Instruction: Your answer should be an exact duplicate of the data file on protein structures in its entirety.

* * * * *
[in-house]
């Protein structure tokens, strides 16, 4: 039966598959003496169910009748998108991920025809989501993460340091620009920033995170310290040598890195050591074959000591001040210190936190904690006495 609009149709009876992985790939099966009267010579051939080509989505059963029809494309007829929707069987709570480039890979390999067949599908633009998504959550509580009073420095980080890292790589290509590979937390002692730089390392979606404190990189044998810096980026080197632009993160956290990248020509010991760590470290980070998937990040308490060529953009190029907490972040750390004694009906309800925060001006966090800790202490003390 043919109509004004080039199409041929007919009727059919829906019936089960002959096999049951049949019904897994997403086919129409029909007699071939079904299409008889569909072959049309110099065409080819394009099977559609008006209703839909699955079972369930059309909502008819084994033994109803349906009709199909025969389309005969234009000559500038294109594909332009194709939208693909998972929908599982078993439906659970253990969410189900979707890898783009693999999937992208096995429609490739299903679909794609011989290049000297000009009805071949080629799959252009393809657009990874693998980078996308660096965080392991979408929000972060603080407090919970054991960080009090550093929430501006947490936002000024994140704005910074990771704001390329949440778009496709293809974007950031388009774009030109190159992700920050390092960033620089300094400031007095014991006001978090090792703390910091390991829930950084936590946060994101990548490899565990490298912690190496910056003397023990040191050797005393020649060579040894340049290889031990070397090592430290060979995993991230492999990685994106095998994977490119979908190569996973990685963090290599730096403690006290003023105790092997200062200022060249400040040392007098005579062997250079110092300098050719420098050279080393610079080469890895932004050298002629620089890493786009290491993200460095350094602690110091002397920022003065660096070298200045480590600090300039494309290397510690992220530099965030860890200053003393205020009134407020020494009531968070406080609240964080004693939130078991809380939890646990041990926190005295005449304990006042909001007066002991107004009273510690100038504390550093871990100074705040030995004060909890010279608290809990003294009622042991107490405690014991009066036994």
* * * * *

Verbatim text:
[in-house]
């Protein structure tokens, strides 16, 4: 039966598959003496169910009748998108991920025809989501993460340091620009920033995170310290040598890195050591074959000591001040210190936190904690006495 609009149709009876992985790939099966009267010579051939080509989505059963029809494309007829929707069987709570480039890979390999067949599908633009998504959550509580009073420095980080890292790589290509590979937390002692730089390392979606404190990189044998810096980026080197632009993160956290990248020509010991760590470290980070998937990040308490060529953009190029907490972040750390004694009906309800925060001006966090800790202490003390 043919109509004004080039199409041929007919009727059919829906019936089960002959096999049951049949019904897994997403086919129409029909007699071939079904299409008889569909072959049309110099065409080819394009099977559609008006209703839909699955079972369930059309909502008819084994033994109803349906009709199909025969389309005969234009000559500038294109594909332009194709939208693909998972929908599982078993439906659970253990969410189900979707890898783009693999999937992208096995429609490739299903679909794609011989290049000297000009009805071949080629799959252009393809657009990874693998980078996308660096965080392991979408929000972060603080407090919970054991960080009090550093929430501006947490936002000024994140704005910074990771704001390329949440778009496709293809974007950031388009774009030109190159992700920050390092960033620089300094400031007095014991006001978090090792703390910091390991829930950084936590946060994101990548490899565990490298912690190496910056003397023990040191050797005393020649060579040894340049290889031990070397090592430290060979995993991230492999990685994106095998994977490119979908190569996973990685963090290599730096403690006290003023105790092997200062200022060249400040040392007098005579062997250079110092300098050719420098050279080393610079080469890895932004050298002629620089890493786009290491993200460095350094602690110091002397920022003065660096070298200045480590600090300039494309290397510690992220530099965030860890200053003393205020009134407020020494009531968070406080609240964080004693939130078991809380939890646990041990926190005295005449304990006042909001007066002991107004009273510690100038504390550093871990100074705040030995004060909890010279608290809990003294009622042991107490405690014991009066036994």